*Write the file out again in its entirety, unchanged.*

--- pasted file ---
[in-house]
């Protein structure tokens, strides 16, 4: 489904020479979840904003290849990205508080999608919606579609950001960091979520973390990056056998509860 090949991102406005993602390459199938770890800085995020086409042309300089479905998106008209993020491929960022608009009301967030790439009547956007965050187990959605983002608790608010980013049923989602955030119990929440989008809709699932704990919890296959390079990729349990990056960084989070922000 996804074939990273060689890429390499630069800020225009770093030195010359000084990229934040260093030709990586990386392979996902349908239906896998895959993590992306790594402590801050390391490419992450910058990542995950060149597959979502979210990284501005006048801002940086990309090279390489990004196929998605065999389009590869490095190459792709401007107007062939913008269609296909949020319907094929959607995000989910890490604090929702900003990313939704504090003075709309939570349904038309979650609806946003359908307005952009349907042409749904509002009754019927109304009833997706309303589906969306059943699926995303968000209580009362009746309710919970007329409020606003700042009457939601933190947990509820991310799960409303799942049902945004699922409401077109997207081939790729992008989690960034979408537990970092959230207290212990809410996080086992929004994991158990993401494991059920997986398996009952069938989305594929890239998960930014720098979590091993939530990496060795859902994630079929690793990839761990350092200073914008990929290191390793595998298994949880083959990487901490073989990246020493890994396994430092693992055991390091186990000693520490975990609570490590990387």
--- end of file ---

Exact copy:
[in-house]
């Protein structure tokens, strides 16, 4: 489904020479979840904003290849990205508080999608919606579609950001960091979520973390990056056998509860 090949991102406005993602390459199938770890800085995020086409042309300089479905998106008209993020491929960022608009009301967030790439009547956007965050187990959605983002608790608010980013049923989602955030119990929440989008809709699932704990919890296959390079990729349990990056960084989070922000 996804074939990273060689890429390499630069800020225009770093030195010359000084990229934040260093030709990586990386392979996902349908239906896998895959993590992306790594402590801050390391490419992450910058990542995950060149597959979502979210990284501005006048801002940086990309090279390489990004196929998605065999389009590869490095190459792709401007107007062939913008269609296909949020319907094929959607995000989910890490604090929702900003990313939704504090003075709309939570349904038309979650609806946003359908307005952009349907042409749904509002009754019927109304009833997706309303589906969306059943699926995303968000209580009362009746309710919970007329409020606003700042009457939601933190947990509820991310799960409303799942049902945004699922409401077109997207081939790729992008989690960034979408537990970092959230207290212990809410996080086992929004994991158990993401494991059920997986398996009952069938989305594929890239998960930014720098979590091993939530990496060795859902994630079929690793990839761990350092200073914008990929290191390793595998298994949880083959990487901490073989990246020493890994396994430092693992055991390091186990000693520490975990609570490590990387």